Summary: We must first love ourselves before we can love others. Looking at our friends should help us define who we are but not at the expense of ourselves.
Nornan, what a mess.
Jim burns tells a story of a friend of his named Norman. Some of you know someone like him. Norman was the type of person to change fads and friends very quickly. During his high school years, Norman was a:
ii. Punk rocker
iii. Football team manager
iv. Cross country runner
v. Drummer in a rock band
vii. High school band member
viii. Drama club member
x. Student body officer
xi. Student leader at church
xii. Heavy drinker
Norman would move quickly from one crowd to another. He was like a chameleon. Every time he changed friends, he became a diff person. His new friends had a “big” influence on which he was. As you can imagine, this influence wasn’t always positive.
In talking with Norman, Jim heard him say, “I don’t like the real Norman, so I am trying to be someone I respect.”
Are some of us like this? Have we ever made new friends and changed the way we dress, acted or talked? Does this define out self worth? What does?
What are some of the names for the groups within your schools? Ex. Goth, preps, jocks
What makes these people different?
Our teenage years are spent trying to find ourselves, some people never do. But most of those people allow the world, society and friends dictate who or what they are?
The next 4 weeks we are going to talk about Friends: Friend of self, friend of peers, friends of parents/siblings, and friends of adults. Tonight we are going to look at being a friend to self and that we are to love ourselves before we can love/befriend anyone else.
Most of our time is spent with friends. At school, church, and social settings, normally we have friends there. When we are at home we are usually talking with friends, either on the phone or online. Because of technology, we are able to stay more in touch and have a wider friend base.
Because of that base, we must first be aware of who we are, before we can decide on what friends we are going to hang out with. So what am I talking about? I am talking about self-esteem and maybe “self love”. This isn’t about being cocky or full of yourself, even though that is sometimes ok.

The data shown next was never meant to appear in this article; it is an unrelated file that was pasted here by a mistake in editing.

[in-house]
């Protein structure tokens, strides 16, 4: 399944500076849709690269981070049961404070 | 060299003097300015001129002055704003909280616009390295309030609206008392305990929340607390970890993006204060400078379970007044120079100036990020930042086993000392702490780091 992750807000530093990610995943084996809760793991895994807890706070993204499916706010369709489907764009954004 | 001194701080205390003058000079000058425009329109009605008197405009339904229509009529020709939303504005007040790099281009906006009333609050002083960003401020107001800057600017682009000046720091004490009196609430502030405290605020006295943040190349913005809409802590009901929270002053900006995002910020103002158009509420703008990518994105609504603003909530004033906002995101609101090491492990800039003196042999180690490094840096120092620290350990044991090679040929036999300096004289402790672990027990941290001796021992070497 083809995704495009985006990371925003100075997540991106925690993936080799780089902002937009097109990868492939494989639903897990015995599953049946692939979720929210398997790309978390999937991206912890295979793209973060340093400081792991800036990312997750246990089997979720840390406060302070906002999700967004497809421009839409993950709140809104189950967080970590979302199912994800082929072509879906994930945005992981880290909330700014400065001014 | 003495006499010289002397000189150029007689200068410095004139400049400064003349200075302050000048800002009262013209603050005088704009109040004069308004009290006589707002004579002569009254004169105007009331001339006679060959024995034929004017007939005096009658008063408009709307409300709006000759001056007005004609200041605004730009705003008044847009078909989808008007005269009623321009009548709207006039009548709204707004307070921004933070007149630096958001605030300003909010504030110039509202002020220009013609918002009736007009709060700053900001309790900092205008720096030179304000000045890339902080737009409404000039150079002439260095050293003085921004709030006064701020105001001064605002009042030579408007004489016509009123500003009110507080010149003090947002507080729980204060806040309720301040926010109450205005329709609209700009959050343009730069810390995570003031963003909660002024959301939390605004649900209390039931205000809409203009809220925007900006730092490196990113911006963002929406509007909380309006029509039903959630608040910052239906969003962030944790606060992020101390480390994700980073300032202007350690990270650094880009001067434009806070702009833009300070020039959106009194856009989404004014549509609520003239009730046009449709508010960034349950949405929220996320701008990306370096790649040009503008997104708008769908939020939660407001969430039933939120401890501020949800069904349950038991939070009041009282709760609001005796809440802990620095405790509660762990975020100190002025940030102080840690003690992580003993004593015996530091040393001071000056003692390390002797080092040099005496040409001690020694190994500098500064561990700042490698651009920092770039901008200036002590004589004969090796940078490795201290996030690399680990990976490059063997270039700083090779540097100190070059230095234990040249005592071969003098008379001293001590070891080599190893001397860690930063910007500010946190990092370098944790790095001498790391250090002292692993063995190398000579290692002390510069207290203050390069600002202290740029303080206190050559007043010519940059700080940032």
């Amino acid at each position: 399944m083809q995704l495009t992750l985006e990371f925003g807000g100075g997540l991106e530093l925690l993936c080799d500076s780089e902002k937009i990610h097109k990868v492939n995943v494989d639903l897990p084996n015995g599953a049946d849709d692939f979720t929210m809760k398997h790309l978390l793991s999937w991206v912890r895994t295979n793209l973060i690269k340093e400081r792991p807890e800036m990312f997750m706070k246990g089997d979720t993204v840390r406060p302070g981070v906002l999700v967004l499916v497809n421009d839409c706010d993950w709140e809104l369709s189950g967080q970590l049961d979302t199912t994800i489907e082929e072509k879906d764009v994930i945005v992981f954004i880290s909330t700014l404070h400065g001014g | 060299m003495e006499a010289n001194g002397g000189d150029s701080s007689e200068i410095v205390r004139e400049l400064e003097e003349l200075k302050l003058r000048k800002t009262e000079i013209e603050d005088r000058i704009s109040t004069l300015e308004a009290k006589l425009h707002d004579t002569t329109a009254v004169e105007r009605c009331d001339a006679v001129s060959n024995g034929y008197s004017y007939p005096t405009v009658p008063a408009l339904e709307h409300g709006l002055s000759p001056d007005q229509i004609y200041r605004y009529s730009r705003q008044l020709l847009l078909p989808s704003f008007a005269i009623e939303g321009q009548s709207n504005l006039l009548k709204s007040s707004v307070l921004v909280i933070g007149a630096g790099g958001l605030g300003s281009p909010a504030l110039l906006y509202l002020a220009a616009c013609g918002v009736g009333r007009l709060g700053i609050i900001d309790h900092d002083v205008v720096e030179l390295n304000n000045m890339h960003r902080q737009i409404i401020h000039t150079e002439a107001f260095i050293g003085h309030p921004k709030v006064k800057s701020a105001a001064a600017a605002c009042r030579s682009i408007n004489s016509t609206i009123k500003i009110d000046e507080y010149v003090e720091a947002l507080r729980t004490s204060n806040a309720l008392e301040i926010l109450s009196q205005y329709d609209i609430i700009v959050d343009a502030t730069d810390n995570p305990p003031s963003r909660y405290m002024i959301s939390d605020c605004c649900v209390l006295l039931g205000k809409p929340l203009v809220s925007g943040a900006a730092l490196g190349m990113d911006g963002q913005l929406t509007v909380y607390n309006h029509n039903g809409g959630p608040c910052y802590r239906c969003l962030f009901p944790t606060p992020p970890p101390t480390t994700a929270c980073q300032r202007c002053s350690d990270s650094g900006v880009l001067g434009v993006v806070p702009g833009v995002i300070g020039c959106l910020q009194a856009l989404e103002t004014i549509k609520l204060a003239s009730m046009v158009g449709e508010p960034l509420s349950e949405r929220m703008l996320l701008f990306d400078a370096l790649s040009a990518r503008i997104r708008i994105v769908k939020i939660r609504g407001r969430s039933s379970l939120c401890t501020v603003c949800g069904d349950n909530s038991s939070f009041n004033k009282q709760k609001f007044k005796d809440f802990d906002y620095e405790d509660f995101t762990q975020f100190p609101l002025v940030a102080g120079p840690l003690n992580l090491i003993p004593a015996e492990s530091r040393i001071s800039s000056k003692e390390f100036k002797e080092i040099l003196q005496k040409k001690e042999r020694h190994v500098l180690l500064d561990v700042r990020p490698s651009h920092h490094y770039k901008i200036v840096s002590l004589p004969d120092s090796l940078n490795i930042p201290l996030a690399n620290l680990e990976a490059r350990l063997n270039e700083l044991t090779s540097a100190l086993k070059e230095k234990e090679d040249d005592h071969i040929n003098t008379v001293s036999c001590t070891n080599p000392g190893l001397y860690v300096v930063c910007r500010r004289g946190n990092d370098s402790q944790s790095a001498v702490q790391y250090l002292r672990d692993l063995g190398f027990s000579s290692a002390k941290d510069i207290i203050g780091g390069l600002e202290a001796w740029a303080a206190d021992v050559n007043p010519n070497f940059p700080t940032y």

Having self esteem or self-love does not mean we go around talking about ME all the time. Actually, we are called to self-love.
(Get someone to read Mark 12:29-31)
The question is asked of Jesus, what is the greatest commandment. He tells them, love the Lord God with all your heart, your mind and your soul and your strength. The Second greatest is to Love your neighbor as yourself. Now, normally, we would look at this verse as “Love your neighbor” and use that as a way to treat other people, and we will in the next couple weeks. But tonight we are going to look at the “As Yourself” part.
One of my biggest problems at my jobs has been my confidence. Not that normal confidence is bad, but because I am very outspoken about it. I have no problem telling people about me and my capabilities, even to the point of sounding stuck up and rude. Am I a bad person for feeling this way? Is it wrong? No, as long as we don’t try to put others down because they are not in that position.
So how do we choose the right friends? Or how do we have self love without being labeled a stuck-up? Two things:
1. Know yourself and Be yourself. Find out what it is you like before you let someone else tell you what they like. This can range from everything to clothes to music to the movies we watch. And this is hard, because everyone is telling us what to like. From parents to friends, to businesses to teachers, everyone has an opinion of what we should be like and how it should make us feel.
2. Experience the Freedom. You don’t have to be under anyone’s mold except God. He created us in His image and as long as we are working toward that goal, then everything else is superficial. If we want to be a Christian Goth, we can be. God doesn’t care what we look like on the outside but where our heart is on the inside.
Let me finish the story of Norman. Sometime later in Norman’s high school years, he started getting much more serious about his Christian commitment and the church youth group.
In the church youth fellowship he found a crowd of people who came from different groups at school, but they seemed to get along well at church. He found friends in the church who actually liked him for who he was. They didn’t try to turn him into someone else. As Norman became more comfortable with his new Christian friends, he began to open up about his hurts and past mistakes. They accepted him, and he felt loved. He came to understand God’s love through the unconditional love of his friends.